Politics of Disgust: The Bergdahl Case

Rarely do we have a news event that causes politicians to downgrade from hypocrites into candidates for Dante’s Inferno. The Bergdahl case is the latest example.

Rarely do we have a news event that causes politicians to downgrade from hypocrites into candidates for Dante’s Inferno. The Bergdahl case is the latest example.

For those of you who have been camping on a desert island without email or other communications, the U.S. government arranged the exchange of Sgt. Bowe Bergdahl, the only American soldier captured by the Taliban, for five Afghan Taliban officials we have held in Guantanamo for almost 13 years. President Barack Obama took credit for the exchange hailing it as effort to facilitate a political settlement in Afghanistan.

On the first day after the exchange, everyone seemed happy. The media highlighted the humanitarian aspects of the event, showing the jubilant parents of the freed soldier for hours on the screen. And then, things turned ugly.

President Obama’s critics realized that you should be careful what you ask for. The prisoner exchange made Obama look good. They changed their tune and bashed him for “negotiating with terrorists.”

They went one unpardonable step further and attacked the character of Sergeant Bergdahl. The politicians found two soldiers from Bergdahl’s unit who accused him of desertion without presenting facts and then loudly proclaimed him guilty.

Should we have left Bergdahl to rot in captivity even before we learned that someone would criticize him? Spare me. Many of the President’s enemies went further and organized a vicious hate mail campaign, laced with threats of violence, that forced the hometown of Sgt. Bergdahl (Hailey, ID, Pop 7,960) to cancel his homecoming celebration. Dante would have had difficulty figuring out where to place these politicians.

The ethical and moral challenge proved bipartisan; Democratic politicians facing reelection in Red States were stampeded into joining the chorus, denouncing Obama and further slandering Bergdahl.

Hypocrisy reigns. The same righteously indignant politicians judging Bergdahl had in fact erased their own earlier Twitter feeds chastising the President for not securing his release.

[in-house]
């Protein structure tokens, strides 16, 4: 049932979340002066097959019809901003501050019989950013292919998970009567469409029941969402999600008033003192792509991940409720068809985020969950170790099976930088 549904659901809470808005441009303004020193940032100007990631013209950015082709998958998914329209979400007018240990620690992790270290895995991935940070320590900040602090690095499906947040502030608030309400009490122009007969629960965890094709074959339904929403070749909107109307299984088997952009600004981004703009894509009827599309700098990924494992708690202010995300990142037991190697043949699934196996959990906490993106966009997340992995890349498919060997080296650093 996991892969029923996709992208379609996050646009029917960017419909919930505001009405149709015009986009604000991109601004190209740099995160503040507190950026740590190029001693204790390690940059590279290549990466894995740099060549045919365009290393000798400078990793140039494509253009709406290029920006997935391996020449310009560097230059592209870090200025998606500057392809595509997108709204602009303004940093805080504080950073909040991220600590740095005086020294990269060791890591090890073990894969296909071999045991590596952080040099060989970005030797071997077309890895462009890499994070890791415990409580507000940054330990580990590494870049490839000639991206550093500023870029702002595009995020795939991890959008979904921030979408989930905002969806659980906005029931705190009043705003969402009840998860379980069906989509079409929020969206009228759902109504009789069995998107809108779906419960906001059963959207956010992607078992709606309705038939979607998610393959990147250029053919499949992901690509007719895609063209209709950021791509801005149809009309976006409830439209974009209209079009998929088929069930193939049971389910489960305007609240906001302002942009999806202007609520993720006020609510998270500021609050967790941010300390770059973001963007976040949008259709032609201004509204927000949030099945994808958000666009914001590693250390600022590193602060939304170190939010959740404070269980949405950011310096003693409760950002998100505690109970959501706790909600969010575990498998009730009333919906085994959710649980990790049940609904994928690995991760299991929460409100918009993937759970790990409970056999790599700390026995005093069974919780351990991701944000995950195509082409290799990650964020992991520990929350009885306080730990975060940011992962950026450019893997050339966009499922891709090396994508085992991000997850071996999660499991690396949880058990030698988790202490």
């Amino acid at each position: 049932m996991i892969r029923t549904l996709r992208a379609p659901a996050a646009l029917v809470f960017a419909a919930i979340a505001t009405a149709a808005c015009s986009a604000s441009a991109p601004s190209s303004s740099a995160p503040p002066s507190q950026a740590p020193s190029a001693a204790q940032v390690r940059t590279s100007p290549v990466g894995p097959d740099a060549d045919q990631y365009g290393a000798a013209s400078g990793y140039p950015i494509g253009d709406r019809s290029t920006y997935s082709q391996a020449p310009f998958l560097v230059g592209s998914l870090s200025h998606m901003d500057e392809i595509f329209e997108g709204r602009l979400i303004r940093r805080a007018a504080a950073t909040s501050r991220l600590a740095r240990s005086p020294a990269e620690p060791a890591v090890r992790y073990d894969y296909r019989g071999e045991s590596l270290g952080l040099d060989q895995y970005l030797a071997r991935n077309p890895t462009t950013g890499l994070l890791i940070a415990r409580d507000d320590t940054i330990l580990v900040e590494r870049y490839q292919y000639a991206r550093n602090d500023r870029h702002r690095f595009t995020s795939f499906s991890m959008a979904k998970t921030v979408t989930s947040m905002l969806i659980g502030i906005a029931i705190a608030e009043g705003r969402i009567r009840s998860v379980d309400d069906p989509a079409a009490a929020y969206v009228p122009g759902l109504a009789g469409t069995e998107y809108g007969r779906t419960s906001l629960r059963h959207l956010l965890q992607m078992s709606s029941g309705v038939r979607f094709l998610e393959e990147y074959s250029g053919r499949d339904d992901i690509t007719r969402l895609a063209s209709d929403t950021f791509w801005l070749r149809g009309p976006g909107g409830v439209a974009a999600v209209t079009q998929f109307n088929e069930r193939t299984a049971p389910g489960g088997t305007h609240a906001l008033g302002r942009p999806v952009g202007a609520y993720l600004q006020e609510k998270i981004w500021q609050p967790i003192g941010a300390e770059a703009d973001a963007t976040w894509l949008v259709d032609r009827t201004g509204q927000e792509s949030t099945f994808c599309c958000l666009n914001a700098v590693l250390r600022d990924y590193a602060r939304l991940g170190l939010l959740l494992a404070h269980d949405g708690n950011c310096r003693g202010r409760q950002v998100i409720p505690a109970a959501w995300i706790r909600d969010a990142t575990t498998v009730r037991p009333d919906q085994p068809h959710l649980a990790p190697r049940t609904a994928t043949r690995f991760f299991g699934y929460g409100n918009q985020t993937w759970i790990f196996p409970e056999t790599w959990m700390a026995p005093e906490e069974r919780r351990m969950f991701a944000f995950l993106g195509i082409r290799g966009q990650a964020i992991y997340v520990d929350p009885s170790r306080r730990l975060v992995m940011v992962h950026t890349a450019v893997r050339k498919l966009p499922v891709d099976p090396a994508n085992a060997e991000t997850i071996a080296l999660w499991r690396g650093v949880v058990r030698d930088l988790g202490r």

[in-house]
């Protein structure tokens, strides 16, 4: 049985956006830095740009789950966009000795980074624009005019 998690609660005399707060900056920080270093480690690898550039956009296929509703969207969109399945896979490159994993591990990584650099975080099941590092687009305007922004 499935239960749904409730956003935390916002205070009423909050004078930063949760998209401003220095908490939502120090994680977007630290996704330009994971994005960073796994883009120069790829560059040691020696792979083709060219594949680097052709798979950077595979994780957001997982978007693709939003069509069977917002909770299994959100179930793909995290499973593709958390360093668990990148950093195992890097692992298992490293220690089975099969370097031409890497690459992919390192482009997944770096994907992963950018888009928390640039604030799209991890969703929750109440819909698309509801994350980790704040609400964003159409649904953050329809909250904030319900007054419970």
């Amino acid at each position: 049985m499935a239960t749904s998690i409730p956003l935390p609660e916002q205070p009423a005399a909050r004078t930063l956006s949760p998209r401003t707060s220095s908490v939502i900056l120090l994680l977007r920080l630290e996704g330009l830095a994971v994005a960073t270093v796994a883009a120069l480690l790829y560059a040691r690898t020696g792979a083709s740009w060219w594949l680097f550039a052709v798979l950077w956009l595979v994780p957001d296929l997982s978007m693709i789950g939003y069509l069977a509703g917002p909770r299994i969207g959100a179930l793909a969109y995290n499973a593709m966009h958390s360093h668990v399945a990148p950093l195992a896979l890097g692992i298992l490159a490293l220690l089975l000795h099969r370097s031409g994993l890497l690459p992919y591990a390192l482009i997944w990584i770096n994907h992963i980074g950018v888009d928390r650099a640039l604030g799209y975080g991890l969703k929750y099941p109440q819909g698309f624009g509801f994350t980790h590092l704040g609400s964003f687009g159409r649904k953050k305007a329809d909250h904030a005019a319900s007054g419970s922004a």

Among the worst hypocritical legislators: Republicans Tad Cochran, Paul DeMarco, and Joni Ernest and Democrat Steve Lynch. If they had a shred of decency, they would resign. They fit in the same category as the band of philanderers and womanizers who sought to impeach President Bill Clinton.

The critics also condemned the exchange because we have released “dangerous Taliban who will rejoin the fight against us.” We, in fact, released five aging politicians after 13 years in dreadful incarceration into house arrest in Qatar.

Admittedly, the men in question will find their circumstances more luxurious than the tropical resort in Cuba. Qatar agreed to prevent them from traveling for at least a year. I doubt they want to go home, however, because rivals will accuse them of currying favor with the Americans in order to secure their release and will probably kill them.

Leaving aside the suffering they so viciously inflicted on Bergdahl’s parents, the critics have their heads screwed on backwards in their other arguments as well. They beat their breasts screaming “We never negotiate with terrorists, or trade hostages because it will encourage terrorists to do it again.” A superficial review reveals this argument to be specious.

We always negotiate with terrorists and trade prisoners. So does every other country in the world. Even Israel, the much-acclaimed paragon of counter-terrorist prowess, regularly and often trades hundreds of Palestinian prisoners to secure the release of one Israeli; we only did one for five.

The Taliban have been attacking U.S., NATO and Afghan troops and civilians since 2001, long before we traded for Bergdahl and will continue doing so whether or not we traded for Bergdahl.

Legally, the Taliban are not even terrorists: The U.S. Government (since Reagan’s day) defines terrorists as “subnational groups attacking noncombatants for political objectives.” Every member of Congress receives the annual State Department publication on terrorism, which carries this definition on its first page.

Until we invaded Afghanistan, the Taliban were the government and army of a recognized country. Although the Taliban are truly despicable, the U.S. maintains cordial ties with governments and armies that rival the Taliban for evil.

In their frantic search for political advantage, the critics have chosen to vent against Qatar, an ally that once again stepped into the breach to help the United States.

Having successfully negotiated the release of Greek Orthodox nuns held captive by rebel groups in Syria, Qatari diplomats played a crucial role in mediating the exchange, we should remember, of the only American captured by the Taliban in return for five aging Taliban prisoners held in Guantanamo for more than a decade.

The critics may have a more defensible argument when they assert that negotiating with the Taliban will fail but that is a value judgment; only history some decades from now will decide.

But we need to examine ourselves. Have we reached a point in our vitriolic political debate that no one feels a sense of shame sacrificing common decency so as to gain a bump in the November elections?